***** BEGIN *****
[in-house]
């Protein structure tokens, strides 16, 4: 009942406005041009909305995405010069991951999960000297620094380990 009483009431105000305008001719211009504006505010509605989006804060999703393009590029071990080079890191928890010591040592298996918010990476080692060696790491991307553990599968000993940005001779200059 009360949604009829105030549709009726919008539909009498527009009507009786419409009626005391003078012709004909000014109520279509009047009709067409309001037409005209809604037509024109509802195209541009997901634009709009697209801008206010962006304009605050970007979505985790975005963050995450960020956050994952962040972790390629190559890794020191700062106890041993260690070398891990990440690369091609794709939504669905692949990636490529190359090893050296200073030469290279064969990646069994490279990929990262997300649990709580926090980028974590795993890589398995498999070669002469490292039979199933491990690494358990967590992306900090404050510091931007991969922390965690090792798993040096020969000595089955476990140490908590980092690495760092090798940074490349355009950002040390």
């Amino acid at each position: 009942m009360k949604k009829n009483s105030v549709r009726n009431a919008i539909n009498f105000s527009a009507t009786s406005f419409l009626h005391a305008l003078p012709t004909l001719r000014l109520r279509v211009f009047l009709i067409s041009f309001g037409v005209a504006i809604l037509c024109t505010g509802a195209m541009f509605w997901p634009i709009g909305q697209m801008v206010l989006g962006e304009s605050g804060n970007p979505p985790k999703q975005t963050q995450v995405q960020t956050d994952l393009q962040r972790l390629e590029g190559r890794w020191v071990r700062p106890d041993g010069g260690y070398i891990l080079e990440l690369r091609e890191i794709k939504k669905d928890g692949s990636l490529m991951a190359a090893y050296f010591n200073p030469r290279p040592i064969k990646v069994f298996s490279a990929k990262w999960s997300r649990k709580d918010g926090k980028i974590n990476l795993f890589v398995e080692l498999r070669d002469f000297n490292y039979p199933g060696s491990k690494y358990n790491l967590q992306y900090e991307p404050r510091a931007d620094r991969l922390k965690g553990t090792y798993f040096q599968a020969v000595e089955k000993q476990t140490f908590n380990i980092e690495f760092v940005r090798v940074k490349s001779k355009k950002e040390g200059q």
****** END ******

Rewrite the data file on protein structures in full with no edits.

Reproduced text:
[in-house]
């Protein structure tokens, strides 16, 4: 009942406005041009909305995405010069991951999960000297620094380990 009483009431105000305008001719211009504006505010509605989006804060999703393009590029071990080079890191928890010591040592298996918010990476080692060696790491991307553990599968000993940005001779200059 009360949604009829105030549709009726919008539909009498527009009507009786419409009626005391003078012709004909000014109520279509009047009709067409309001037409005209809604037509024109509802195209541009997901634009709009697209801008206010962006304009605050970007979505985790975005963050995450960020956050994952962040972790390629190559890794020191700062106890041993260690070398891990990440690369091609794709939504669905692949990636490529190359090893050296200073030469290279064969990646069994490279990929990262997300649990709580926090980028974590795993890589398995498999070669002469490292039979199933491990690494358990967590992306900090404050510091931007991969922390965690090792798993040096020969000595089955476990140490908590980092690495760092090798940074490349355009950002040390």
């Amino acid at each position: 009942m009360k949604k009829n009483s105030v549709r009726n009431a919008i539909n009498f105000s527009a009507t009786s406005f419409l009626h005391a305008l003078p012709t004909l001719r000014l109520r279509v211009f009047l009709i067409s041009f309001g037409v005209a504006i809604l037509c024109t505010g509802a195209m541009f509605w997901p634009i709009g909305q697209m801008v206010l989006g962006e304009s605050g804060n970007p979505p985790k999703q975005t963050q995450v995405q960020t956050d994952l393009q962040r972790l390629e590029g190559r890794w020191v071990r700062p106890d041993g010069g260690y070398i891990l080079e990440l690369r091609e890191i794709k939504k669905d928890g692949s990636l490529m991951a190359a090893y050296f010591n200073p030469r290279p040592i064969k990646v069994f298996s490279a990929k990262w999960s997300r649990k709580d918010g926090k980028i974590n990476l795993f890589v398995e080692l498999r070669d002469f000297n490292y039979p199933g060696s491990k690494y358990n790491l967590q992306y900090e991307p404050r510091a931007d620094r991969l922390k965690g553990t090792y798993f040096q599968a020969v000595e089955k000993q476990t140490f908590n380990i980092e690495f760092v940005r090798v940074k490349s001779k355009k950002e040390g200059q």